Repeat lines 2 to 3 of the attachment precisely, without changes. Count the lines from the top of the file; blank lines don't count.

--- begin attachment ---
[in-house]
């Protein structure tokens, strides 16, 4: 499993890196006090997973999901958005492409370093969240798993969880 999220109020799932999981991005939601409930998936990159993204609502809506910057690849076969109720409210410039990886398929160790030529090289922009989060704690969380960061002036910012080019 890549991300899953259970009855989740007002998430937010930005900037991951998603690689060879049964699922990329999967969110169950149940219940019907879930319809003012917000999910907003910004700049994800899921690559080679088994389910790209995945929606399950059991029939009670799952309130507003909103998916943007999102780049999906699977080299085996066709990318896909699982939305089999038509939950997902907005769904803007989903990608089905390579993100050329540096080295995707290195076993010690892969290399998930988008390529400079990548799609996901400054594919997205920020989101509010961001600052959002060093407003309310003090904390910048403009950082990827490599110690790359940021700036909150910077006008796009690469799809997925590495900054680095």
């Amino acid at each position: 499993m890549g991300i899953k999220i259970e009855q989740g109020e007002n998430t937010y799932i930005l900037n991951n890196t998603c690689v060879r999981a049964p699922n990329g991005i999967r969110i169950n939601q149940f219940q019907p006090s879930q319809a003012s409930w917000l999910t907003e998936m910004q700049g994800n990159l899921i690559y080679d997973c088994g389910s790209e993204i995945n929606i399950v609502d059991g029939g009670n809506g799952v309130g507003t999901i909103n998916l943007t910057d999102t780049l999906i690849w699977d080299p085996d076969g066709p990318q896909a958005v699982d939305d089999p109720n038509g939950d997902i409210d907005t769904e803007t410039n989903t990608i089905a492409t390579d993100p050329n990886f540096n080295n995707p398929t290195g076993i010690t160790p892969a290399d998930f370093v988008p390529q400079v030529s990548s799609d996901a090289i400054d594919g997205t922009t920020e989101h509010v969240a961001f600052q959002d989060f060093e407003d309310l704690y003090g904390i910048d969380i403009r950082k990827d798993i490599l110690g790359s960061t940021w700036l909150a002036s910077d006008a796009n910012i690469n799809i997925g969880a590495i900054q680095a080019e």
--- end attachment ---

């Protein structure tokens, strides 16, 4: 499993890196006090997973999901958005492409370093969240798993969880 999220109020799932999981991005939601409930998936990159993204609502809506910057690849076969109720409210410039990886398929160790030529090289922009989060704690969380960061002036910012080019 890549991300899953259970009855989740007002998430937010930005900037991951998603690689060879049964699922990329999967969110169950149940219940019907879930319809003012917000999910907003910004700049994800899921690559080679088994389910790209995945929606399950059991029939009670799952309130507003909103998916943007999102780049999906699977080299085996066709990318896909699982939305089999038509939950997902907005769904803007989903990608089905390579993100050329540096080295995707290195076993010690892969290399998930988008390529400079990548799609996901400054594919997205920020989101509010961001600052959002060093407003309310003090904390910048403009950082990827490599110690790359940021700036909150910077006008796009690469799809997925590495900054680095």
């Amino acid at each position: 499993m890549g991300i899953k999220i259970e009855q989740g109020e007002n998430t937010y799932i930005l900037n991951n890196t998603c690689v060879r999981a049964p699922n990329g991005i999967r969110i169950n939601q149940f219940q019907p006090s879930q319809a003012s409930w917000l999910t907003e998936m910004q700049g994800n990159l899921i690559y080679d997973c088994g389910s790209e993204i995945n929606i399950v609502d059991g029939g009670n809506g799952v309130g507003t999901i909103n998916l943007t910057d999102t780049l999906i690849w699977d080299p085996d076969g066709p990318q896909a958005v699982d939305d089999p109720n038509g939950d997902i409210d907005t769904e803007t410039n989903t990608i089905a492409t390579d993100p050329n990886f540096n080295n995707p398929t290195g076993i010690t160790p892969a290399d998930f370093v988008p390529q400079v030529s990548s799609d996901a090289i400054d594919g997205t922009t920020e989101h509010v969240a961001f600052q959002d989060f060093e407003d309310l704690y003090g904390i910048d969380i403009r950082k990827d798993i490599l110690g790359s960061t940021w700036l909150a002036s910077d006008a796009n910012i690469n799809i997925g969880a590495i900054q680095a080019e």